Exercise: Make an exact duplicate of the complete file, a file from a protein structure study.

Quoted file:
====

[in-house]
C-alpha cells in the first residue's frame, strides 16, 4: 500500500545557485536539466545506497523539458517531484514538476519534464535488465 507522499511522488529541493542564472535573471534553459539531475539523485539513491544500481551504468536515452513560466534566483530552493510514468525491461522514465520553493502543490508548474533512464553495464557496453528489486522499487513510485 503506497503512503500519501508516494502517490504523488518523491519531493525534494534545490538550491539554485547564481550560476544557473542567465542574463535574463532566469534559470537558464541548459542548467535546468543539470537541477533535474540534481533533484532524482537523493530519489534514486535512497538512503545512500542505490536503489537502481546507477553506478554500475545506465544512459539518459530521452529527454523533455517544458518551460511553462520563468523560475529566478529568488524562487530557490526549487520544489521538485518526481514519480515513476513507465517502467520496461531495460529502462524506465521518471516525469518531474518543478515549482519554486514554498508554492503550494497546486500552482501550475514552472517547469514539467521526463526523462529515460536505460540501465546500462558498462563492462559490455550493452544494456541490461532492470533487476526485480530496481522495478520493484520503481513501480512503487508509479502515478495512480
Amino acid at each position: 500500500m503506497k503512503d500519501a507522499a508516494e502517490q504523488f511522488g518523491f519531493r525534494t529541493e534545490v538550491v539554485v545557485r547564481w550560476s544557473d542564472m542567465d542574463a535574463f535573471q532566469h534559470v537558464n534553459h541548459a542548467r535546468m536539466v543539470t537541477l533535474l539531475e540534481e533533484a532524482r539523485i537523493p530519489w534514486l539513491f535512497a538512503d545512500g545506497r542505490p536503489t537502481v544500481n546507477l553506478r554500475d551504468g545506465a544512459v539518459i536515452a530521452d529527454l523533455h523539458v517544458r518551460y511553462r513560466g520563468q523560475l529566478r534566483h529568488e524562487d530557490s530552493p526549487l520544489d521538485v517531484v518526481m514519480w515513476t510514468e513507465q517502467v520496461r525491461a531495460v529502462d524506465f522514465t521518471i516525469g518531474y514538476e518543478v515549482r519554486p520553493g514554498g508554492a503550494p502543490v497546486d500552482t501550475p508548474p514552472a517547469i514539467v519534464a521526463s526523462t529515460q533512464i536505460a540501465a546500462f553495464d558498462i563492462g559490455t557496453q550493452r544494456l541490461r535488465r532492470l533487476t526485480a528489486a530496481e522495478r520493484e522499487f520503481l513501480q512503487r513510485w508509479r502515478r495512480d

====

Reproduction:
[in-house]
C-alpha cells in the first residue's frame, strides 16, 4: 500500500545557485536539466545506497523539458517531484514538476519534464535488465 507522499511522488529541493542564472535573471534553459539531475539523485539513491544500481551504468536515452513560466534566483530552493510514468525491461522514465520553493502543490508548474533512464553495464557496453528489486522499487513510485 503506497503512503500519501508516494502517490504523488518523491519531493525534494534545490538550491539554485547564481550560476544557473542567465542574463535574463532566469534559470537558464541548459542548467535546468543539470537541477533535474540534481533533484532524482537523493530519489534514486535512497538512503545512500542505490536503489537502481546507477553506478554500475545506465544512459539518459530521452529527454523533455517544458518551460511553462520563468523560475529566478529568488524562487530557490526549487520544489521538485518526481514519480515513476513507465517502467520496461531495460529502462524506465521518471516525469518531474518543478515549482519554486514554498508554492503550494497546486500552482501550475514552472517547469514539467521526463526523462529515460536505460540501465546500462558498462563492462559490455550493452544494456541490461532492470533487476526485480530496481522495478520493484520503481513501480512503487508509479502515478495512480
Amino acid at each position: 500500500m503506497k503512503d500519501a507522499a508516494e502517490q504523488f511522488g518523491f519531493r525534494t529541493e534545490v538550491v539554485v545557485r547564481w550560476s544557473d542564472m542567465d542574463a535574463f535573471q532566469h534559470v537558464n534553459h541548459a542548467r535546468m536539466v543539470t537541477l533535474l539531475e540534481e533533484a532524482r539523485i537523493p530519489w534514486l539513491f535512497a538512503d545512500g545506497r542505490p536503489t537502481v544500481n546507477l553506478r554500475d551504468g545506465a544512459v539518459i536515452a530521452d529527454l523533455h523539458v517544458r518551460y511553462r513560466g520563468q523560475l529566478r534566483h529568488e524562487d530557490s530552493p526549487l520544489d521538485v517531484v518526481m514519480w515513476t510514468e513507465q517502467v520496461r525491461a531495460v529502462d524506465f522514465t521518471i516525469g518531474y514538476e518543478v515549482r519554486p520553493g514554498g508554492a503550494p502543490v497546486d500552482t501550475p508548474p514552472a517547469i514539467v519534464a521526463s526523462t529515460q533512464i536505460a540501465a546500462f553495464d558498462i563492462g559490455t557496453q550493452r544494456l541490461r535488465r532492470l533487476t526485480a528489486a530496481e522495478r520493484e522499487f520503481l513501480q512503487r513510485w508509479r502515478r495512480d